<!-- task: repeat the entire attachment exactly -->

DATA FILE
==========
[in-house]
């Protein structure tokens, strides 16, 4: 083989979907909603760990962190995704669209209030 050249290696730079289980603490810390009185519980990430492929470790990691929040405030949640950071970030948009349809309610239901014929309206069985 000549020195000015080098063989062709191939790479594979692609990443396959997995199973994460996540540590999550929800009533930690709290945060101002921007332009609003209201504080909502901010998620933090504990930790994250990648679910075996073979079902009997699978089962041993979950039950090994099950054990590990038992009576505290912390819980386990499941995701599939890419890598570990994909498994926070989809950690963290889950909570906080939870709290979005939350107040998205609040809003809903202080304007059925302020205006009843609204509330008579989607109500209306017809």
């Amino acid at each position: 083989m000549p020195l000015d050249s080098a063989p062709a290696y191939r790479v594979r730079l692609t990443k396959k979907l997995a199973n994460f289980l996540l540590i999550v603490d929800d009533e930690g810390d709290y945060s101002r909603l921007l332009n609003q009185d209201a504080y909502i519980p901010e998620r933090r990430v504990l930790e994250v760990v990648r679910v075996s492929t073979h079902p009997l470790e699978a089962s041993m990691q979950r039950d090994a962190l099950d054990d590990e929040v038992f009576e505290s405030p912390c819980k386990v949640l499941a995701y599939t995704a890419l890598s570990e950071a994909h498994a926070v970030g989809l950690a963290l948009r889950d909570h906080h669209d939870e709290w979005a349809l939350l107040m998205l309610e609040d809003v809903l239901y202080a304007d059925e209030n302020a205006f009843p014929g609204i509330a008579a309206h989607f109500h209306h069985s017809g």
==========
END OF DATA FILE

[in-house]
């Protein structure tokens, strides 16, 4: 083989979907909603760990962190995704669209209030 050249290696730079289980603490810390009185519980990430492929470790990691929040405030949640950071970030948009349809309610239901014929309206069985 000549020195000015080098063989062709191939790479594979692609990443396959997995199973994460996540540590999550929800009533930690709290945060101002921007332009609003209201504080909502901010998620933090504990930790994250990648679910075996073979079902009997699978089962041993979950039950090994099950054990590990038992009576505290912390819980386990499941995701599939890419890598570990994909498994926070989809950690963290889950909570906080939870709290979005939350107040998205609040809003809903202080304007059925302020205006009843609204509330008579989607109500209306017809």
């Amino acid at each position: 083989m000549p020195l000015d050249s080098a063989p062709a290696y191939r790479v594979r730079l692609t990443k396959k979907l997995a199973n994460f289980l996540l540590i999550v603490d929800d009533e930690g810390d709290y945060s101002r909603l921007l332009n609003q009185d209201a504080y909502i519980p901010e998620r933090r990430v504990l930790e994250v760990v990648r679910v075996s492929t073979h079902p009997l470790e699978a089962s041993m990691q979950r039950d090994a962190l099950d054990d590990e929040v038992f009576e505290s405030p912390c819980k386990v949640l499941a995701y599939t995704a890419l890598s570990e950071a994909h498994a926070v970030g989809l950690a963290l948009r889950d909570h906080h669209d939870e709290w979005a349809l939350l107040m998205l309610e609040d809003v809903l239901y202080a304007d059925e209030n302020a205006f009843p014929g609204i509330a008579a309206h989607f109500h209306h069985s017809g």